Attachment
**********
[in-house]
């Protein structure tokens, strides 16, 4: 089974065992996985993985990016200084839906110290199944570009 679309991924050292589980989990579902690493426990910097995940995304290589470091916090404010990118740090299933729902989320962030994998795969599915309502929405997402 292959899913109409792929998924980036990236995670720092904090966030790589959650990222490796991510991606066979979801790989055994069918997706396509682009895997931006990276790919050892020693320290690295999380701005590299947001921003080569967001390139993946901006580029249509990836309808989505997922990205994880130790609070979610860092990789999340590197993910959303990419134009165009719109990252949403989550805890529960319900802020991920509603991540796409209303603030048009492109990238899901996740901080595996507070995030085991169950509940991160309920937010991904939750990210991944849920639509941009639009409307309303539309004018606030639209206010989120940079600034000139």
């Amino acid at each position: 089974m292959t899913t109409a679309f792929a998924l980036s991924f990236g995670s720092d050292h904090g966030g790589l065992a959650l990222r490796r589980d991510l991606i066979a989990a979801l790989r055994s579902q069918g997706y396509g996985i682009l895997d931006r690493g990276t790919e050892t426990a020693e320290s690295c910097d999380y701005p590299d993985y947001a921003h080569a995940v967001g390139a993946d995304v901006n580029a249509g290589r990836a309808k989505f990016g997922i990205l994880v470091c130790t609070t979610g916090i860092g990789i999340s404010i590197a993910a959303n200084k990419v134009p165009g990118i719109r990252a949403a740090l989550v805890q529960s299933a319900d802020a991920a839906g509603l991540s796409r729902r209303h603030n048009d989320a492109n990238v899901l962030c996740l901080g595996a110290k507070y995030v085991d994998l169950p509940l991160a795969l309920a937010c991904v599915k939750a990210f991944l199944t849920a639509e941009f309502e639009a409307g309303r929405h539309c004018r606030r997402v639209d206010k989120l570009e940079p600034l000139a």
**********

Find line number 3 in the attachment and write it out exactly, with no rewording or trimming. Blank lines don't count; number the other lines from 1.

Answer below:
């Amino acid at each position: 089974m292959t899913t109409a679309f792929a998924l980036s991924f990236g995670s720092d050292h904090g966030g790589l065992a959650l990222r490796r589980d991510l991606i066979a989990a979801l790989r055994s579902q069918g997706y396509g996985i682009l895997d931006r690493g990276t790919e050892t426990a020693e320290s690295c910097d999380y701005p590299d993985y947001a921003h080569a995940v967001g390139a993946d995304v901006n580029a249509g290589r990836a309808k989505f990016g997922i990205l994880v470091c130790t609070t979610g916090i860092g990789i999340s404010i590197a993910a959303n200084k990419v134009p165009g990118i719109r990252a949403a740090l989550v805890q529960s299933a319900d802020a991920a839906g509603l991540s796409r729902r209303h603030n048009d989320a492109n990238v899901l962030c996740l901080g595996a110290k507070y995030v085991d994998l169950p509940l991160a795969l309920a937010c991904v599915k939750a990210f991944l199944t849920a639509e941009f309502e639009a409307g309303r929405h539309c004018r606030r997402v639209d206010k989120l570009e940079p600034l000139a």